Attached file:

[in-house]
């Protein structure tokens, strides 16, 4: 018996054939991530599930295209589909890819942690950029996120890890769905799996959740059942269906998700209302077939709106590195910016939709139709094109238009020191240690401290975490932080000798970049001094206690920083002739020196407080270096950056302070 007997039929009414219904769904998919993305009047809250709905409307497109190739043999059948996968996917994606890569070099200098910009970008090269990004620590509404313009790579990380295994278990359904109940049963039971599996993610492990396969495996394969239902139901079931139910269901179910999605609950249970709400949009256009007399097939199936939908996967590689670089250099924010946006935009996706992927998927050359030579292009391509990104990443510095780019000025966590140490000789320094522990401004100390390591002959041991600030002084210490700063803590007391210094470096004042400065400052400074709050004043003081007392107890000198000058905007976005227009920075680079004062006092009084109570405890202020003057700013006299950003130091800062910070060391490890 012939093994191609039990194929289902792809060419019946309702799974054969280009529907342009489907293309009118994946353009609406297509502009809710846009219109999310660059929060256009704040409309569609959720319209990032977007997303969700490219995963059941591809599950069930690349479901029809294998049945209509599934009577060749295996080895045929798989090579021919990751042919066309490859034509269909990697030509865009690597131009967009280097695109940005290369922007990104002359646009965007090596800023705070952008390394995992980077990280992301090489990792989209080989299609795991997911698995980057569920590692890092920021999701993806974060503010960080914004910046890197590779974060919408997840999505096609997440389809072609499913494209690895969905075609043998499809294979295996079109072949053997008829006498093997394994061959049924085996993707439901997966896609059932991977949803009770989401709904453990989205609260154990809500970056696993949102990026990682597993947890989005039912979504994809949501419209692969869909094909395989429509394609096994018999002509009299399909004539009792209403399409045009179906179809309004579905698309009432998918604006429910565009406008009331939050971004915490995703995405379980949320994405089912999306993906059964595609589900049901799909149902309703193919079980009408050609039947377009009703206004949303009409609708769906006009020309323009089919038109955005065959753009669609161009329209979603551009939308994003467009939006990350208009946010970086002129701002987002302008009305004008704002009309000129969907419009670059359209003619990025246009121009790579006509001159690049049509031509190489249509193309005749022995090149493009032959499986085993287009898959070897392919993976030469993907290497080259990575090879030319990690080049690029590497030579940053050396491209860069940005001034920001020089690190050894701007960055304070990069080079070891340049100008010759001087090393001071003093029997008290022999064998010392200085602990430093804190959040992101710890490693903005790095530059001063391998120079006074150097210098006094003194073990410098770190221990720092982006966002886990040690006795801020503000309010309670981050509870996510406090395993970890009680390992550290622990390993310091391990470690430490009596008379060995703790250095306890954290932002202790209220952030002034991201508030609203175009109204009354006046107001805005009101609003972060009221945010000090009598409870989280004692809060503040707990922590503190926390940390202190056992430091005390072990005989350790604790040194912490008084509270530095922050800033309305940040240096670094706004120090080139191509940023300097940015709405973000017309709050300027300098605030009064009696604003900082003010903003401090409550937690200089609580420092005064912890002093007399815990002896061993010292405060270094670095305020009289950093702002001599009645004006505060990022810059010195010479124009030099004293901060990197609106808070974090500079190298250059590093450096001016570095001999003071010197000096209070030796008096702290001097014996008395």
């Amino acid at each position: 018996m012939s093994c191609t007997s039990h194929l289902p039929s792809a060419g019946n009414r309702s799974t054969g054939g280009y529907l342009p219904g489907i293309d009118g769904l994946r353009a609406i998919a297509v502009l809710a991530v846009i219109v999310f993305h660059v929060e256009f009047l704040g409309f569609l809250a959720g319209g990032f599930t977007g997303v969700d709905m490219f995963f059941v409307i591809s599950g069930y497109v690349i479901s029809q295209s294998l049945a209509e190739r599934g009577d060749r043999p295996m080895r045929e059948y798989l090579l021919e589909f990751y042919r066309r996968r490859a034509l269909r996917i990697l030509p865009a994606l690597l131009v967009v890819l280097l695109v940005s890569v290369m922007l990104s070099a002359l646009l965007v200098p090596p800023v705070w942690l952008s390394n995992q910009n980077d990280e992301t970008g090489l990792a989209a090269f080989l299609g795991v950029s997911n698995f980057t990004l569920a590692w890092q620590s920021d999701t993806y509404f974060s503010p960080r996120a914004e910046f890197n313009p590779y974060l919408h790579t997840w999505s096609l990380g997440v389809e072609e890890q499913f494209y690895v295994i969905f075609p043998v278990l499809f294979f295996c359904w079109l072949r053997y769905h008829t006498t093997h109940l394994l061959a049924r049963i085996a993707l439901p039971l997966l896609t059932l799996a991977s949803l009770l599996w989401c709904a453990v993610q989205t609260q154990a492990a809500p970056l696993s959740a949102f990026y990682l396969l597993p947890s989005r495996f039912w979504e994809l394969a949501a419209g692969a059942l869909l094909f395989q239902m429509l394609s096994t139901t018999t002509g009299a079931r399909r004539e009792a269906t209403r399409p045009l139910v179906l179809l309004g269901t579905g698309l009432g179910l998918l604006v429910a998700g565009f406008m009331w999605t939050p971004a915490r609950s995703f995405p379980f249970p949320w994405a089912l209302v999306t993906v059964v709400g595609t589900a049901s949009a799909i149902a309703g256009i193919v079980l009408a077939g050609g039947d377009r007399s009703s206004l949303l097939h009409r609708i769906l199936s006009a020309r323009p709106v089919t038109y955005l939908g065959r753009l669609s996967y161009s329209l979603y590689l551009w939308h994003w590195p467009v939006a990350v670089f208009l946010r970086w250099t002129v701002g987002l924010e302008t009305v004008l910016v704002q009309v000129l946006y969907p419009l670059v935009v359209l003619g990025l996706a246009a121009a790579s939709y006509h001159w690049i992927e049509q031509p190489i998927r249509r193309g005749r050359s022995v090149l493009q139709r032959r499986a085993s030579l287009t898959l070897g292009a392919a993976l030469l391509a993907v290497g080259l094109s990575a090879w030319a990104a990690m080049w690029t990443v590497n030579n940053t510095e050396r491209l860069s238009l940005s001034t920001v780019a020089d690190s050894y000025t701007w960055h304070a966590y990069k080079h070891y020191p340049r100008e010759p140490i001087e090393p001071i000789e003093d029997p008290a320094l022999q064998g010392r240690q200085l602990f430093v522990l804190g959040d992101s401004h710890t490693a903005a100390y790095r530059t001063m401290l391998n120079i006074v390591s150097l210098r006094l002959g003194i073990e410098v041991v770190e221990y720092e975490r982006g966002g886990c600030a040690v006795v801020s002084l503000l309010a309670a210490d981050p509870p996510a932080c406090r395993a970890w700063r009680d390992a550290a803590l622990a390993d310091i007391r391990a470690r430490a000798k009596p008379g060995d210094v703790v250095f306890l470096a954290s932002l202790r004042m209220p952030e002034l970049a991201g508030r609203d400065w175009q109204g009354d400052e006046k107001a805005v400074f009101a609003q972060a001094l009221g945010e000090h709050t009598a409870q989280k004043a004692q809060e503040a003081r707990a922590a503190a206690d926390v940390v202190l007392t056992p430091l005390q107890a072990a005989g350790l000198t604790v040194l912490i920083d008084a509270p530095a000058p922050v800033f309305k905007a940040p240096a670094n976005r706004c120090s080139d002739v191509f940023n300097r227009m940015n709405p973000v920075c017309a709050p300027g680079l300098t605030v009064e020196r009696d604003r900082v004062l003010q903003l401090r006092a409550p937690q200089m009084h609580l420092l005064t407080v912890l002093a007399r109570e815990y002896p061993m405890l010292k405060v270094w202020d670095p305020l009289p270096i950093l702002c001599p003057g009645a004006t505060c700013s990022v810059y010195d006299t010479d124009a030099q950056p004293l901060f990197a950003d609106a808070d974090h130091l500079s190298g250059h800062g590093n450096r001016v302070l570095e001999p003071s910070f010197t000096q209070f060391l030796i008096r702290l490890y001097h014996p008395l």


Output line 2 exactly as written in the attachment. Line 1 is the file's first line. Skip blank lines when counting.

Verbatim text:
């Protein structure tokens, strides 16, 4: 018996054939991530599930295209589909890819942690950029996120890890769905799996959740059942269906998700209302077939709106590195910016939709139709094109238009020191240690401290975490932080000798970049001094206690920083002739020196407080270096950056302070 007997039929009414219904769904998919993305009047809250709905409307497109190739043999059948996968996917994606890569070099200098910009970008090269990004620590509404313009790579990380295994278990359904109940049963039971599996993610492990396969495996394969239902139901079931139910269901179910999605609950249970709400949009256009007399097939199936939908996967590689670089250099924010946006935009996706992927998927050359030579292009391509990104990443510095780019000025966590140490000789320094522990401004100390390591002959041991600030002084210490700063803590007391210094470096004042400065400052400074709050004043003081007392107890000198000058905007976005227009920075680079004062006092009084109570405890202020003057700013006299950003130091800062910070060391490890 012939093994191609039990194929289902792809060419019946309702799974054969280009529907342009489907293309009118994946353009609406297509502009809710846009219109999310660059929060256009704040409309569609959720319209990032977007997303969700490219995963059941591809599950069930690349479901029809294998049945209509599934009577060749295996080895045929798989090579021919990751042919066309490859034509269909990697030509865009690597131009967009280097695109940005290369922007990104002359646009965007090596800023705070952008390394995992980077990280992301090489990792989209080989299609795991997911698995980057569920590692890092920021999701993806974060503010960080914004910046890197590779974060919408997840999505096609997440389809072609499913494209690895969905075609043998499809294979295996079109072949053997008829006498093997394994061959049924085996993707439901997966896609059932991977949803009770989401709904453990989205609260154990809500970056696993949102990026990682597993947890989005039912979504994809949501419209692969869909094909395989429509394609096994018999002509009299399909004539009792209403399409045009179906179809309004579905698309009432998918604006429910565009406008009331939050971004915490995703995405379980949320994405089912999306993906059964595609589900049901799909149902309703193919079980009408050609039947377009009703206004949303009409609708769906006009020309323009089919038109955005065959753009669609161009329209979603551009939308994003467009939006990350208009946010970086002129701002987002302008009305004008704002009309000129969907419009670059359209003619990025246009121009790579006509001159690049049509031509190489249509193309005749022995090149493009032959499986085993287009898959070897392919993976030469993907290497080259990575090879030319990690080049690029590497030579940053050396491209860069940005001034920001020089690190050894701007960055304070990069080079070891340049100008010759001087090393001071003093029997008290022999064998010392200085602990430093804190959040992101710890490693903005790095530059001063391998120079006074150097210098006094003194073990410098770190221990720092982006966002886990040690006795801020503000309010309670981050509870996510406090395993970890009680390992550290622990390993310091391990470690430490009596008379060995703790250095306890954290932002202790209220952030002034991201508030609203175009109204009354006046107001805005009101609003972060009221945010000090009598409870989280004692809060503040707990922590503190926390940390202190056992430091005390072990005989350790604790040194912490008084509270530095922050800033309305940040240096670094706004120090080139191509940023300097940015709405973000017309709050300027300098605030009064009696604003900082003010903003401090409550937690200089609580420092005064912890002093007399815990002896061993010292405060270094670095305020009289950093702002001599009645004006505060990022810059010195010479124009030099004293901060990197609106808070974090500079190298250059590093450096001016570095001999003071010197000096209070030796008096702290001097014996008395």